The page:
The directors of South Central Bankshares of Flatonia, Texas, face a simple choice: make their shareholders demonstrably richer or sell out.
Out-of-state holding companies continue to snap up Texas banks, and South Central knows it could be next unless it can justify its existence to its 150-plus shareholders.
Edwin Zapalac, president of the $80 million-asset banking company, acknowledged he has received indirect inquiries about a possible sale. "We can't stay the size we are, or else we'll be bought out," Mr. Zapalac said. "Norwest is all around us."
South Central is hardly alone. As a growing number of community banks receive unsolicited buyout bids, independence-minded directors increasingly are recognizing the importance of keeping shareholders happy by increasing the value of their companies.
That message was hammered into bank directors' brains this week; on Wednesday about 200 of them packed a session devoted to the issue at the Independent Bankers Association of America annual convention here.
Speakers and community bank directors offered a host of ways to increase the shareholder value of their banks. If directors aren't trying to increase shareholder value, "you're not doing your job," said Jim Bexley, a consultant and former bank executive who spoke at the conference.
Speakers said one of the most surefire ways to have an impact on stock value is to focus on community banks' traditional claim to fame: customer service.
Directors said community banks must capitalize on the reputation big banks have for sticking consumers with outrageous fees. More than one director cited the decision by First Chicago Corp. to charge certain account holders $3 for speaking to a teller.
"We're focusing on how the bank can ... provide more value-added to the customers in an era where banks are getting the negative publicity for a lack of personal service," said Mike Colby, an outside director at the First National Bank of Brookfield, Wis.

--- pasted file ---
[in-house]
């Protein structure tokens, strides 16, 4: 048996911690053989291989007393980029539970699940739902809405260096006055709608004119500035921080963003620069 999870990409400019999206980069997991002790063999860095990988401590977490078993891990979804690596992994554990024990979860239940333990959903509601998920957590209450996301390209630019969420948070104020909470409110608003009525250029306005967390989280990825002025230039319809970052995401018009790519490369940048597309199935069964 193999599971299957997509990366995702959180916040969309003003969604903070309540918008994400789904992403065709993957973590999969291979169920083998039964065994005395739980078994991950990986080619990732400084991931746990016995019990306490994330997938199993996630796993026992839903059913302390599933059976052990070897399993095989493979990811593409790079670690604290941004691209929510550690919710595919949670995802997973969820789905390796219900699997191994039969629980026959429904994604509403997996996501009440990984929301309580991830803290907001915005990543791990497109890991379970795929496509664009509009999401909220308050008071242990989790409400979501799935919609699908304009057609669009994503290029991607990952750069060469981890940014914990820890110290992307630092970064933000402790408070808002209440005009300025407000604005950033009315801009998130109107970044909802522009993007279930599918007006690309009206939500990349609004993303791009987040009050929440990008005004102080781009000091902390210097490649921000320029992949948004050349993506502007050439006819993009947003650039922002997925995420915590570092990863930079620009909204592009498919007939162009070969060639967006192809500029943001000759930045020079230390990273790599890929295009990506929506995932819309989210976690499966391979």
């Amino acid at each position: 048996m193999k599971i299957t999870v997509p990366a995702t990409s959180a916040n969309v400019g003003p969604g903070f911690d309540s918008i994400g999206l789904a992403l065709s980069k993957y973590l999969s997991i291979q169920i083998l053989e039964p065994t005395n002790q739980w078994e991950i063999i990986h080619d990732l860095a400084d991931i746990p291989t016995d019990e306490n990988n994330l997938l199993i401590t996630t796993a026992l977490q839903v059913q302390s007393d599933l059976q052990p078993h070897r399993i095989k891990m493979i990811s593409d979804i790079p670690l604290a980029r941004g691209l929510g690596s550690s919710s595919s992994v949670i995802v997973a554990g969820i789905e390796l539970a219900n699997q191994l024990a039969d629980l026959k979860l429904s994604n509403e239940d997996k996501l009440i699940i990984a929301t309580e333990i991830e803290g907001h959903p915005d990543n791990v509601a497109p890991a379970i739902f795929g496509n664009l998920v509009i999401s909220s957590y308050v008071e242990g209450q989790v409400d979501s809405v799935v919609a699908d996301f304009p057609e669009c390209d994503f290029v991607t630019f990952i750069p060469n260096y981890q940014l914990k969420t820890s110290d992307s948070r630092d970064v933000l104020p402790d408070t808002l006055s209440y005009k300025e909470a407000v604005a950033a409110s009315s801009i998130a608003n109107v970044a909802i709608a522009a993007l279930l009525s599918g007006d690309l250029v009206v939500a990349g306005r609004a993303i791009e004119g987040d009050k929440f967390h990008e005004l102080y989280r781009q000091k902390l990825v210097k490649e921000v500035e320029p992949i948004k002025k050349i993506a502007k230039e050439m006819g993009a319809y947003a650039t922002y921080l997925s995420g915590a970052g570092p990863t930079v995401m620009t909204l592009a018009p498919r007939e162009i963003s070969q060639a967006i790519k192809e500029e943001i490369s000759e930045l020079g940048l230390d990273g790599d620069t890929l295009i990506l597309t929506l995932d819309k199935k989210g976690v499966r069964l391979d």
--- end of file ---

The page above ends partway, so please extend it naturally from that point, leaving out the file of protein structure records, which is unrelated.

But directors weren't necessarily saying small is beautiful. Growth- either internal or by acquiring banks or branches-can add value to a franchise.
That drove South Central's decision to acquire another bank two years ago, Mr. Zapalac said.
Stock repurchases and ownership restructuring, such as employee stock ownership plans, boost shareholder value by making the stock more liquid, said Jerry C. Gerrish, a Memphis banking lawyer who spoke at the conference.
Moreover, such moves can keep the company's stock in friendly hands, Mr. Gerrish said.
Bud English, a director of $65 million-asset State Bank of Arcadia, Wis., said it created an ESOP to keep shareholders happy and wolves at bay. Indeed, within the past five years the bank has received and passed on three unsolicited bids. "Community bankers are interested in maintaining their situation without being acquired by a large bank," he said.
Raymond Neu, a director at Plains (Kan.) State Bank, is creating an ESOP for the $37 million-asset family-owned bank. Plains State is also working on another way to increase shareholder value: switching to an S-corporation tax structure to reduce shareholder taxes. "We're trying to avoid the double taxation of the bank," he said.
The strategies directors employ to boost shareholder value will vary according to the needs and abilities of the bank, Mr. Gerrish said. But to do nothing is to court obsolescence.
"If you don't do something for these folks, they're going to force us to do something themselves," he said.